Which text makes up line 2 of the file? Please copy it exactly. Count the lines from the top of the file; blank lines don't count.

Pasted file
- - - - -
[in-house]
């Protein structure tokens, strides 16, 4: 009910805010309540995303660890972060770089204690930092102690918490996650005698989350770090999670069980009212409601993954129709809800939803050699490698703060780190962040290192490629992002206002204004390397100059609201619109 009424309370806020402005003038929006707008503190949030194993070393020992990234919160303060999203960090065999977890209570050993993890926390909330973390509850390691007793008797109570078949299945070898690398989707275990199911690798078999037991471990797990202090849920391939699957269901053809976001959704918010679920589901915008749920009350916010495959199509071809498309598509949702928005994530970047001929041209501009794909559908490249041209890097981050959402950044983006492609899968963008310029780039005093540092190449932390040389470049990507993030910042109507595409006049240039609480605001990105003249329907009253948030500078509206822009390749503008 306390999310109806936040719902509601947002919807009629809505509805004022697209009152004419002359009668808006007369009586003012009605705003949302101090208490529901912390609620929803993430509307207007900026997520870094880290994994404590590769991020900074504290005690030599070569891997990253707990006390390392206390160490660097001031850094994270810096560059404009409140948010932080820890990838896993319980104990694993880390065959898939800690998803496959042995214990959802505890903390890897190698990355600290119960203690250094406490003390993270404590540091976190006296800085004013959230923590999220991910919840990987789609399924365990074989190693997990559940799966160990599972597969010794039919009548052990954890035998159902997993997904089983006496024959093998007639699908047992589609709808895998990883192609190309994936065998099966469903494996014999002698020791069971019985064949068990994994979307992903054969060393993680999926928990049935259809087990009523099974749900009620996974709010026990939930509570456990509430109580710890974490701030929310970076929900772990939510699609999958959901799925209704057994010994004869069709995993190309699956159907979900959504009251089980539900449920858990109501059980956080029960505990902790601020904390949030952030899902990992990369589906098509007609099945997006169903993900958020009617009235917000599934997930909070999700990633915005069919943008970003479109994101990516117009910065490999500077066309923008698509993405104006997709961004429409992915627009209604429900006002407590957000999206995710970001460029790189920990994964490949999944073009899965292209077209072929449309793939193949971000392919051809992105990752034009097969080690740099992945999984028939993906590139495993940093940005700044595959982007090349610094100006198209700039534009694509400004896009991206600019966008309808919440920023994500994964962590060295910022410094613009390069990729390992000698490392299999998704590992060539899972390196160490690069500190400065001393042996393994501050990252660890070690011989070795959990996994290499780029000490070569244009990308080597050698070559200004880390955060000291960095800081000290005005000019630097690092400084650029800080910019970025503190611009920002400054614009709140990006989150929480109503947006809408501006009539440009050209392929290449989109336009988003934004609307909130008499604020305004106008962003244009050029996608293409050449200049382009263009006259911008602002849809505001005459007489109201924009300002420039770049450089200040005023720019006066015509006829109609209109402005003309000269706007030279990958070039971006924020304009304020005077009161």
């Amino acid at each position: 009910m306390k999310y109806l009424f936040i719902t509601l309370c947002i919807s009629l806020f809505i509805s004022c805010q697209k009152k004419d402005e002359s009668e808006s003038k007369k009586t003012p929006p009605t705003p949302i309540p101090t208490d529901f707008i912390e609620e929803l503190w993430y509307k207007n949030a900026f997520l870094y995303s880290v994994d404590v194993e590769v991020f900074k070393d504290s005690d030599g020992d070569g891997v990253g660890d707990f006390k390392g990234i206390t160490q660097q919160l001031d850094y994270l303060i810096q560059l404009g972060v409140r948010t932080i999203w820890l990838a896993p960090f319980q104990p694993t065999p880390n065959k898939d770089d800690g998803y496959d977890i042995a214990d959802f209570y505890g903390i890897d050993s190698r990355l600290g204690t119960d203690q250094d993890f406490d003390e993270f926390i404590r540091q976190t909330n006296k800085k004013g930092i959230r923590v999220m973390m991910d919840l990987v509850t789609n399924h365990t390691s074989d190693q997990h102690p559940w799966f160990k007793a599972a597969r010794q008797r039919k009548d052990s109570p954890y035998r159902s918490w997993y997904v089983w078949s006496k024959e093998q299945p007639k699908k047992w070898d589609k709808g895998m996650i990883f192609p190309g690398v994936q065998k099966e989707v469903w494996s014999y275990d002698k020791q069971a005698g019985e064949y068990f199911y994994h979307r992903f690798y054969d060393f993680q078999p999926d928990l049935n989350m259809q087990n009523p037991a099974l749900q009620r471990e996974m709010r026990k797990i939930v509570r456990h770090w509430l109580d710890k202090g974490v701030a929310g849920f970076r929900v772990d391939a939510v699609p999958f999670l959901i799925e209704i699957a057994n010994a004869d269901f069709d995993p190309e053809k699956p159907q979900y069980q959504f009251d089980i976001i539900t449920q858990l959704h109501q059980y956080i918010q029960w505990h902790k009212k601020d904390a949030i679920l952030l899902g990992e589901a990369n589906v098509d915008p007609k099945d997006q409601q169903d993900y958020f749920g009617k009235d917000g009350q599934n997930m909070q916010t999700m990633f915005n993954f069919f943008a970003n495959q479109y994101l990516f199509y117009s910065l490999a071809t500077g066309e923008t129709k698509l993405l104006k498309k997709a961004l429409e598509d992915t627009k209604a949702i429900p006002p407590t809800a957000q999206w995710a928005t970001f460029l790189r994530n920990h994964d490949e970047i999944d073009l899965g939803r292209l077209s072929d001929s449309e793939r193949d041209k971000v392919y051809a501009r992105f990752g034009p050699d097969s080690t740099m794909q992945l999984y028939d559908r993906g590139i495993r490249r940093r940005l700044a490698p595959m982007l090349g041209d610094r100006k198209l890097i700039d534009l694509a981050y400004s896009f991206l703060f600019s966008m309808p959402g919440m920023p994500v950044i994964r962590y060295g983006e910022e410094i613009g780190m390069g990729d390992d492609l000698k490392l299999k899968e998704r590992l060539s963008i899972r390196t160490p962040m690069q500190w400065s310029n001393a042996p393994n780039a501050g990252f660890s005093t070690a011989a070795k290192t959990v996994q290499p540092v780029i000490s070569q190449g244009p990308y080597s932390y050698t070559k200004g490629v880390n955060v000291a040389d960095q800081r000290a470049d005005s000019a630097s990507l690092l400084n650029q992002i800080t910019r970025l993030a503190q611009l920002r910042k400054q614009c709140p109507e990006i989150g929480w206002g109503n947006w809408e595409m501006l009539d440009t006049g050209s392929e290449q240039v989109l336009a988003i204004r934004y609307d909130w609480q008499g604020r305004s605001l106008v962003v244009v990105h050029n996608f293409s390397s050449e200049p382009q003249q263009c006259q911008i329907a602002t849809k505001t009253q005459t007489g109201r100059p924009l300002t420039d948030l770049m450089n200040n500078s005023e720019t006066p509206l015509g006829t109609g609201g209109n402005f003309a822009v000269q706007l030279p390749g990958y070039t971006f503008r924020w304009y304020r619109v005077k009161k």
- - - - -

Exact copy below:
């Protein structure tokens, strides 16, 4: 009910805010309540995303660890972060770089204690930092102690918490996650005698989350770090999670069980009212409601993954129709809800939803050699490698703060780190962040290192490629992002206002204004390397100059609201619109 009424309370806020402005003038929006707008503190949030194993070393020992990234919160303060999203960090065999977890209570050993993890926390909330973390509850390691007793008797109570078949299945070898690398989707275990199911690798078999037991471990797990202090849920391939699957269901053809976001959704918010679920589901915008749920009350916010495959199509071809498309598509949702928005994530970047001929041209501009794909559908490249041209890097981050959402950044983006492609899968963008310029780039005093540092190449932390040389470049990507993030910042109507595409006049240039609480605001990105003249329907009253948030500078509206822009390749503008 306390999310109806936040719902509601947002919807009629809505509805004022697209009152004419002359009668808006007369009586003012009605705003949302101090208490529901912390609620929803993430509307207007900026997520870094880290994994404590590769991020900074504290005690030599070569891997990253707990006390390392206390160490660097001031850094994270810096560059404009409140948010932080820890990838896993319980104990694993880390065959898939800690998803496959042995214990959802505890903390890897190698990355600290119960203690250094406490003390993270404590540091976190006296800085004013959230923590999220991910919840990987789609399924365990074989190693997990559940799966160990599972597969010794039919009548052990954890035998159902997993997904089983006496024959093998007639699908047992589609709808895998990883192609190309994936065998099966469903494996014999002698020791069971019985064949068990994994979307992903054969060393993680999926928990049935259809087990009523099974749900009620996974709010026990939930509570456990509430109580710890974490701030929310970076929900772990939510699609999958959901799925209704057994010994004869069709995993190309699956159907979900959504009251089980539900449920858990109501059980956080029960505990902790601020904390949030952030899902990992990369589906098509007609099945997006169903993900958020009617009235917000599934997930909070999700990633915005069919943008970003479109994101990516117009910065490999500077066309923008698509993405104006997709961004429409992915627009209604429900006002407590957000999206995710970001460029790189920990994964490949999944073009899965292209077209072929449309793939193949971000392919051809992105990752034009097969080690740099992945999984028939993906590139495993940093940005700044595959982007090349610094100006198209700039534009694509400004896009991206600019966008309808919440920023994500994964962590060295910022410094613009390069990729390992000698490392299999998704590992060539899972390196160490690069500190400065001393042996393994501050990252660890070690011989070795959990996994290499780029000490070569244009990308080597050698070559200004880390955060000291960095800081000290005005000019630097690092400084650029800080910019970025503190611009920002400054614009709140990006989150929480109503947006809408501006009539440009050209392929290449989109336009988003934004609307909130008499604020305004106008962003244009050029996608293409050449200049382009263009006259911008602002849809505001005459007489109201924009300002420039770049450089200040005023720019006066015509006829109609209109402005003309000269706007030279990958070039971006924020304009304020005077009161």